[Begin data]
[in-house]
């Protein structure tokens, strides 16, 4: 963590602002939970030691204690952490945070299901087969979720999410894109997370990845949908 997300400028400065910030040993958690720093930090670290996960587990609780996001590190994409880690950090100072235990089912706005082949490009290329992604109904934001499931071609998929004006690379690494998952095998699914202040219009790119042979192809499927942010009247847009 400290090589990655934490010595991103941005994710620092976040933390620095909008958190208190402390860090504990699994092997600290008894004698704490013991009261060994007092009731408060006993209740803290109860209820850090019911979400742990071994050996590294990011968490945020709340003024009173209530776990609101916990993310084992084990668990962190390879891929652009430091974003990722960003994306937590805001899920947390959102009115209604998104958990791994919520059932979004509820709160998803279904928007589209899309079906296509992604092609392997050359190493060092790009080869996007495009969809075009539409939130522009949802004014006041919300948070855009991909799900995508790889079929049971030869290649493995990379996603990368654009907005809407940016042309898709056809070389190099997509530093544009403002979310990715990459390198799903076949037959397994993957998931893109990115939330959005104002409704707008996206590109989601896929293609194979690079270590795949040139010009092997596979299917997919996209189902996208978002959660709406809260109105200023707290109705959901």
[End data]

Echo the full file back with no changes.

[in-house]
């Protein structure tokens, strides 16, 4: 963590602002939970030691204690952490945070299901087969979720999410894109997370990845949908 997300400028400065910030040993958690720093930090670290996960587990609780996001590190994409880690950090100072235990089912706005082949490009290329992604109904934001499931071609998929004006690379690494998952095998699914202040219009790119042979192809499927942010009247847009 400290090589990655934490010595991103941005994710620092976040933390620095909008958190208190402390860090504990699994092997600290008894004698704490013991009261060994007092009731408060006993209740803290109860209820850090019911979400742990071994050996590294990011968490945020709340003024009173209530776990609101916990993310084992084990668990962190390879891929652009430091974003990722960003994306937590805001899920947390959102009115209604998104958990791994919520059932979004509820709160998803279904928007589209899309079906296509992604092609392997050359190493060092790009080869996007495009969809075009539409939130522009949802004014006041919300948070855009991909799900995508790889079929049971030869290649493995990379996603990368654009907005809407940016042309898709056809070389190099997509530093544009403002979310990715990459390198799903076949037959397994993957998931893109990115939330959005104002409704707008996206590109989601896929293609194979690079270590795949040139010009092997596979299917997919996209189902996208978002959660709406809260109105200023707290109705959901």